If you prefer to watch the video using Windows Media Player, or if you would like to watch with closed-captioning, click here.

(Mac users: to watch the video, you may have to download a program, which you can find at the following site: Microsoft Windows Media Components for QuickTime.)

See a list of all our videos at http://sci.washington.edu/info/forums/forum_videos.asp.

1.7. Facing Disability after Spinal Cord Injury

Facing Disability after Spinal Cord Injury-FacingDisability.com brings you the voices of experience. It's the only place on the web where you can see and hear the most important answers to the questions we've all asked. They offer more than 1,500 short videos arraigned in a database by family relationship and type of question addressed.

1.8. Faith-Based Support and Adjustment

Helping Congregations Care for Members with Disabilities

Provided by BYU. Discovering ways individuals with disabilities and their family members can best be supported in religious settings...

Please view this 5 minute video helping to explain the perspective of families and how we can better understand their perspectives when it comes to religion in disabilities.

1.9. Getting your life back after Spinal Cord Injury

Getting your life back after spinal cord injury: Finding meaning through volunteering, school and work

This SCI Forum, presented on February 12, 2008 at the University of Washington Medical Center, consisted of five separate parts: four presentations and a panel discussion. Each part is offered as a separate video. Click on a link below to watch a video.

Please note: In order to continue offering videos of our SCI Forums, we need to show our funding sources that consumers are watching and benefiting from them. After watching the video, please complete our two-minute survey. Thank you!

(Mac users: to watch the video you may have to download a program, which you can find at the following site: Microsoft Windows Media Components for QuickTime.)

  • Part 1: Introduction and overview, by Steve Stiens, MD, associate professor, Department of Rehabilitation Medicine, University of Washington. How do people define and achieve success, satisfaction and happiness?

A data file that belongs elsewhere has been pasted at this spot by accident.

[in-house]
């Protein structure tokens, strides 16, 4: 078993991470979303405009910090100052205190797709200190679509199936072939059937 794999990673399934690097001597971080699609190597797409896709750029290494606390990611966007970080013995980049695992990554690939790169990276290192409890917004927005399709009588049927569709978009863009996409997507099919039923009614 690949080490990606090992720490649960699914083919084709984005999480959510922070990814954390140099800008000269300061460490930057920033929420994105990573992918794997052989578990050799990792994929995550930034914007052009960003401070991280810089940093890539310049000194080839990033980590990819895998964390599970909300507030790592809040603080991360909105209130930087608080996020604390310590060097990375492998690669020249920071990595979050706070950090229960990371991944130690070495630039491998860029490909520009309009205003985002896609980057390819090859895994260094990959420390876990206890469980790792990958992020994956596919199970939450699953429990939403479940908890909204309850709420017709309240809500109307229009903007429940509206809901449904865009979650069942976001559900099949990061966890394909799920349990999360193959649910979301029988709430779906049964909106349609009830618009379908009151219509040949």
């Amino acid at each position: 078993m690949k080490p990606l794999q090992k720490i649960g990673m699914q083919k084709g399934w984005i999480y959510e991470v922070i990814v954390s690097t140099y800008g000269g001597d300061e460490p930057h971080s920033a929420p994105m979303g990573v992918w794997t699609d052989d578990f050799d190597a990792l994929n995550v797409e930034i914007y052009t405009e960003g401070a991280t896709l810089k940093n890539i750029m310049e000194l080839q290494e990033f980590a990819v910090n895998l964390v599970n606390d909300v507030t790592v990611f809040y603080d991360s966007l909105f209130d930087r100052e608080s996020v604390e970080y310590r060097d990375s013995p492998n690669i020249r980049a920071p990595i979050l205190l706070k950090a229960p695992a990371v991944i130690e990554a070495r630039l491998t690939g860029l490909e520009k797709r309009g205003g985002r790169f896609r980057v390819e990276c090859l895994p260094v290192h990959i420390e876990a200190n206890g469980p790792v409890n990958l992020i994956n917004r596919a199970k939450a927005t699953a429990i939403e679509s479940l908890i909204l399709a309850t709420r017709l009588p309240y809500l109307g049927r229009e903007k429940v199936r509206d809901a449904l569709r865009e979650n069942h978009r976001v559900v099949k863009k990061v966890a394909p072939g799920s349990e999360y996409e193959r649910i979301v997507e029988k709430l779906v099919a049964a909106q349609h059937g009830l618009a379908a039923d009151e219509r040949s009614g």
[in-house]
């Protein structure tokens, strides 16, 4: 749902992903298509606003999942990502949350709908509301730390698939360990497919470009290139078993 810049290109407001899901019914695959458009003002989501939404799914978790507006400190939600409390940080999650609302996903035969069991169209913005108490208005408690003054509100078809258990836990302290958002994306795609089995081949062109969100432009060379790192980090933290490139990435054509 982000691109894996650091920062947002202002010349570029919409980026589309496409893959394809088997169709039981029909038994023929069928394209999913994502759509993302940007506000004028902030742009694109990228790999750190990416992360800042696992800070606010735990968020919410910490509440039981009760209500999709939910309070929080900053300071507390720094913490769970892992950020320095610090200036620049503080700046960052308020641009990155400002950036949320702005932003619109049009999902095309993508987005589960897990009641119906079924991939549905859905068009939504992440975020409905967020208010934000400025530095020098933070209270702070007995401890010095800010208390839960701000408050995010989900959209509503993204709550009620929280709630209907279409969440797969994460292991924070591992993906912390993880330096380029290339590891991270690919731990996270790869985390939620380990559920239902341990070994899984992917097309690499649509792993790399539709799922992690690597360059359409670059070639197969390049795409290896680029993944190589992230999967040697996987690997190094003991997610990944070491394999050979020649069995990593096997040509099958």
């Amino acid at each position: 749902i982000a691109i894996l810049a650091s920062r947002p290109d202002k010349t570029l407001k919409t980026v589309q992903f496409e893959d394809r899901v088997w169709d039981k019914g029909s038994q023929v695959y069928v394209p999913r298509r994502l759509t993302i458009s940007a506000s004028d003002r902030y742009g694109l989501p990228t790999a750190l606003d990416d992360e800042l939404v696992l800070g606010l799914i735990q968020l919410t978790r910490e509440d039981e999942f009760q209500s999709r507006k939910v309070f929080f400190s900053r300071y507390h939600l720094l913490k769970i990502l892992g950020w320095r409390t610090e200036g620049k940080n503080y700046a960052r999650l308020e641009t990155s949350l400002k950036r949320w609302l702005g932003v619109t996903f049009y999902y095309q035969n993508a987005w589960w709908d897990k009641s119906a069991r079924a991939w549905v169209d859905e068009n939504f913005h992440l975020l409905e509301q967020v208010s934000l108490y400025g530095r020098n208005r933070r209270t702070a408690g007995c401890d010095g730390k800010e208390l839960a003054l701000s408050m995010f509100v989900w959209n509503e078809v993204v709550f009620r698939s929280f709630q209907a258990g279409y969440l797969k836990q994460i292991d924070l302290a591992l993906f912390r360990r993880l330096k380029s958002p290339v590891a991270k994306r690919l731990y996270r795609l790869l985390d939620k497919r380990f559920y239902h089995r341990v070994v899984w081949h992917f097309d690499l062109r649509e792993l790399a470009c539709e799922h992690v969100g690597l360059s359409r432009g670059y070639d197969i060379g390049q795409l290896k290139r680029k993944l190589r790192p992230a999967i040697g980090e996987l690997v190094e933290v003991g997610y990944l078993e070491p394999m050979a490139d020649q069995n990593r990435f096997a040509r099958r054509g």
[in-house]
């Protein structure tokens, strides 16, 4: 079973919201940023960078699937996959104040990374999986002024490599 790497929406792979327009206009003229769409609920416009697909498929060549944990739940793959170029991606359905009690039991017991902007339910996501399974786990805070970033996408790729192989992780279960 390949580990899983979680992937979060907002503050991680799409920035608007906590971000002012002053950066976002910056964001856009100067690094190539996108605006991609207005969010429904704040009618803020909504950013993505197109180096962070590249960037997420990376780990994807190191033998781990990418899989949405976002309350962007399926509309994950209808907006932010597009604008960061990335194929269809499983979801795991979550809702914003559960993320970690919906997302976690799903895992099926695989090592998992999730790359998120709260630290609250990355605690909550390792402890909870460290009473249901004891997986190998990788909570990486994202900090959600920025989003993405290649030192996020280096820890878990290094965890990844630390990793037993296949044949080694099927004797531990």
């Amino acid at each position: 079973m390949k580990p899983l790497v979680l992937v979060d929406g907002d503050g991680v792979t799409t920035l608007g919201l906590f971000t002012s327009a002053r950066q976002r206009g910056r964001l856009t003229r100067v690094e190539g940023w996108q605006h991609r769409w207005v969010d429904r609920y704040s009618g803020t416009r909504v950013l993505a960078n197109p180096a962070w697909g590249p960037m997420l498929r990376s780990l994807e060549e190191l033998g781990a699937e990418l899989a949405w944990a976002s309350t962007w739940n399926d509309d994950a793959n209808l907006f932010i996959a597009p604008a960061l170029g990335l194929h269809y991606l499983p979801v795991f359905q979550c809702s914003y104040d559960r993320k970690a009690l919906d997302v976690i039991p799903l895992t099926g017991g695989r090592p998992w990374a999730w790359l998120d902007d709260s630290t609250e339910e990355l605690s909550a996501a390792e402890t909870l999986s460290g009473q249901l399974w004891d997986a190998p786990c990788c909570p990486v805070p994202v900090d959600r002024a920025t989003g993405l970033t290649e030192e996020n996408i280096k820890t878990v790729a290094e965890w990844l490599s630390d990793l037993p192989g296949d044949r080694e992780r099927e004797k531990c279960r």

• Part 2: Getting back into your community, by Michael Donofree, vocational rehabilitation counselor, Veterans Administration. Some ways to contribute to your community while enhancing your quality of life through school, work and volunteering.

  • Part 3: Vocational rehabilitation, by Tracy Zajac, vocational rehabilitation counselor, Washington State Division of Vocational Rehabilitation (DVR). Zajac, who has a spinal cord injury, talks about her own post-injury training and employment and outlines the process of obtaining services from the DVR.

  • Part 4: Return to work: Facts and figures, by Matt Davis, MD, SCI Fellow, Department of Rehabilitation Medicine, University of Washington. This presentation discusses research into the factors that affect the likelihood that a person will become employed after spinal cord injury.

  • Part 5: Panel discussion, six individuals with SCI talk about their adjustment to living with SCI and how they moved forward and found their passions in life.

1.10. Life with SCI: A Group Discussion

Life with SCI: A Group Discussion (51 minutes)
Adjustment to life with SCI is best understood by those who experience it. This video is an open discussion of 5 individuals with SCI and their experiences on short- and long-term adjustment-related issues such as healthy grief, education, impact on relationships (self and partners), children, depression, and substance abuse. 56.2 mb download or watch now in streaming Real Media.

1.11. Moving forward after Spinal Cord injury

Documentary short: Moving Forward After Spinal Cord Injury

A video profile of Billy Price (C-6 quadriplegia)

This seven-minute video features Billy Price (right), whose life was upended 12 years ago when he sustained a C-6 complete spinal cord injury as a freshman in college. As he narrates his journey with quadriplegia —the traumatic early days, the challenges and achievements—we see the images of his present day life: driving to his full-time engineering job, living in his condo, tailgating with friends before a football game, and continuing his passion for skiing.

 

(Mac users: to watch the video, you may have to download a program, which you can find at the following site: Microsoft Windows Media Components for QuickTime.)

We hope to produce more short videos like this showing a variety of individuals with SCI—different ages and injury levels, men and women—living full and satisfying lives after SCI. Is this a good idea? Please give us your feedback:

After watching the video, click here to complete a one-minute survey.

If you have difficulty watching this video on your computer, or if you would like to obtain a DVD of the video, please contact us at scirehab@u.washington.edu or call 206-616-8568.